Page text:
CHRISTY v. SPRINGSAnnotate this Case
CHRISTY v. SPRINGS
1902 OK 31
69 P. 864
11 Okla. 710
Supreme Court of Oklahoma
TAYLOR P. CHRISTY
MYRAM S. SPRINGS.
Error from the District Court of Candaian County; before C. F. Irwin, Trial Judge.
¶0 1. CIVIL CODE--Action Under. To sustain an action under Section 613, Civil Code (Statutes 1893) the plaintiff must be shown to be in the actual possession, either by himself or by tenant.
2. TITLE--Action to Quiet--Maintained by Whom. An action to quiet title may be maintained by the holder of the legal title, when he is not in possession, if the premises be vacant and unoccupied.
3. EXECUTION--Irregularities. When it appears that an execution was directed to the sheriff of Kingfisher county on a judgment of the district court of that county, but delivered to, received and executed by the sheriff of Canadian county, the officer to whom it should have been directed, Held, that while the direction should have been to the sheriff of Canadian county, the direction to the sheriff of Kingfisher county was simply an irregularity, a defect subject to amendment, and not making void the writ, or the sale and deed made thereunder.
4. SAME-- Sale Under--Void When. Where a sale of real estate made under an execution issued upon a judgment of the district court, was, by the court having jurisdiction of the parties litigant, upon the return thereof examined and confirmed, and a deed ordered to be made to the purchaser, no district court of any other county can for any supposed irregularities or erroneous ruling, declare such order and judgment void.
5. SHERIFF'S SALE--Presumption. Where a sheriff's deed recites the return of an execution, the proceedings and sale thereunder, and that the court after examining the same confirmed the sale and ordered a deed made to the purchaser, Held, that in the absence of a contrary showing, the sale will be presumed to have been confirmed as in the deed recited. The confirmation of the sale of real estate relates back to the date thereof.
W. W. Noffsinger, for plaintiff in error.
C. O. Blake, E. E. Blake, W. T. Beeks and John Livingston, for defendant in error.
This is an action by Myram S. Springs against Taylor P. Christy to quiet title to lots 8 and 9, in block 106, in the city of El Reno; trial and judgment for Springs; motion for a new trial overruled; Christy brings case here by petition in error for review.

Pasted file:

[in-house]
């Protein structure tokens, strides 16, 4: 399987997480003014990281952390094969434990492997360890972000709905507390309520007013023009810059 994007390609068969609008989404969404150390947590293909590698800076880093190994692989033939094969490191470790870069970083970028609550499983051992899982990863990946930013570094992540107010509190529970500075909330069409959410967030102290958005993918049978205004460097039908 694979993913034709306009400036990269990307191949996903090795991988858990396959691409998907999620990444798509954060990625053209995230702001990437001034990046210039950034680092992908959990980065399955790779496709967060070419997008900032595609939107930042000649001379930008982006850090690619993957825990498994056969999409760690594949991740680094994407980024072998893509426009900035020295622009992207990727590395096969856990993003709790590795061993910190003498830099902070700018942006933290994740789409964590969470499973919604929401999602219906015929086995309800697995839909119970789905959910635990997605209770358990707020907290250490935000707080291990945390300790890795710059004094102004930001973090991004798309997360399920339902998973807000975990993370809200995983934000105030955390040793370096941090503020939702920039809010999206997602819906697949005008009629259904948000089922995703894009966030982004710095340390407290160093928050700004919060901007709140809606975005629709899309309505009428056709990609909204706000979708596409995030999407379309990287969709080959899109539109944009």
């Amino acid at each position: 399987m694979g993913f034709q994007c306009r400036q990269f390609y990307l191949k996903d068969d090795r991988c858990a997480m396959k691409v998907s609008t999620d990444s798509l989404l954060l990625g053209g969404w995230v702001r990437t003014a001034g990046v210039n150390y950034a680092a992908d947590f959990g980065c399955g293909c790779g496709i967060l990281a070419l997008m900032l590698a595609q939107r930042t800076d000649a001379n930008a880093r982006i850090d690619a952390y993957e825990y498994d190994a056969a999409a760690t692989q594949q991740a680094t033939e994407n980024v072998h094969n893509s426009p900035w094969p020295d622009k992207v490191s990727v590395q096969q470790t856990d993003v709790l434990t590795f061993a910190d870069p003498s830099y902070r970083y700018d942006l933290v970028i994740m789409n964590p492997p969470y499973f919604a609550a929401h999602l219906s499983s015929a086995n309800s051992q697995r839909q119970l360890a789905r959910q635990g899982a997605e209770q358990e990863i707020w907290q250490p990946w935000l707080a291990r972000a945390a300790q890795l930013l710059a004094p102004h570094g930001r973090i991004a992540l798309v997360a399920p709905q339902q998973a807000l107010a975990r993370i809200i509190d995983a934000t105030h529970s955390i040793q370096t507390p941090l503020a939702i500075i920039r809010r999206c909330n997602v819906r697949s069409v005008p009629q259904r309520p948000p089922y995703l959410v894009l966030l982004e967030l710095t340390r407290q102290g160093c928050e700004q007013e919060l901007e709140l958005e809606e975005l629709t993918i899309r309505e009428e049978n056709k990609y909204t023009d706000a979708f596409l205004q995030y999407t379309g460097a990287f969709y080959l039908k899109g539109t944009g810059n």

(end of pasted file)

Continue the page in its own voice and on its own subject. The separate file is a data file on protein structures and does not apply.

¶1 The plaintiff alleges numerous errors, but, in his brief, argues only the fourth assignment: "That the decision is not sustained by the evidence, and is contrary to law."
¶2 The facts as shown by the evidence are: That on the 27th day of October, 1893, Christy, plaintiff in error, obtained judgment against one T. F. McMeachan in the district court of Kingfisher county for the sum of $ 220 and costs, as shown by the judgment docket in the district clerk's office for Kingfisher county; that the action, in which said judgment was obtained, was a replevin action; that the court house in Kingfisher county, since the rendition of said judgment, was destroyed by fire, and that the records of the district clerk's office, with the exception of the judgment docket, were destroyed; that McMeachan appealed said case to this court and gave a supersedeas bond; that thereafter, and on the 3rd day of May, 1894, on the application of Christy, the judge of the district court of Kingfisher county, at his chambers in El Reno, ordered that Christy be permitted to execute a restitution bond, and that upon approval thereof by the clerk of the district court of Kingfisher county, that the judgment shall not be stayed pending the hearing of the case in the supreme court; that Christy made and executed a bond, which was by the clerk approved and filed; that thereafter, and on the 4th day of May, 1894, an execution was issued upon said judgment and delivered to Thomas R. Jackson, sheriff of Canadian county; that thereupon, and on the 4th day of May, 1894, said sheriff levied upon the lots in question, and caused the same to be appraised by three disinterested householders, residents of Canadian county, and a copy of the appraisal was deposited with the clerk of the court; and that after advertising the property for sale, on the 12th day of June, 1894, the same was, by the sheriff, sold to Christy, and he returned the execution into court with his proceedings thereunder duly certified; and that the court on the 13th day of June, 1894, shown by the recitals in the sheriff's deed, confirmed the sale, and ordered a deed made, which deed was filed and recorded in Canadian county, June 18, 1894; that on the 18th day of January, 1896, the supreme court affirmed the judgment of the district court of Kingfisher county; that on the 17th day of March, 1893, Thomas F. McMeachan acquired title from the board of townsite trustees to the lots in question; on the 27th day of September, 1899, McMeachan and wife conveyed the lots to Springs by quit-claim deed; April 14, 1900, Springs commenced this action in the district court of Canadian county to quiet title.
¶3 A. C. Springs, the husband of the defendant in error, testified that he had claimed the possession of the lots for his wife since 1897 or 1898; that prior to 1897 he had a contract with McMeachan for the lots; that he had permitted one Hutchinson or Hutchings to fence them for the use of them; that Hutchinson or Hutchings went away and took the fence down, and that shortly thereafter he fenced them, just when he cannot tell; that the Hutchinson fence was put there in 1897 or 1898. And upon cross examination he testified that he had made no claim to the lots before the sale under execution; that the only improvement put upon the lots was the fence, and he was not certain that it was on those lots, but somewhere near there; that he had not paid any taxes, but went to pay them and found that Christy had paid them.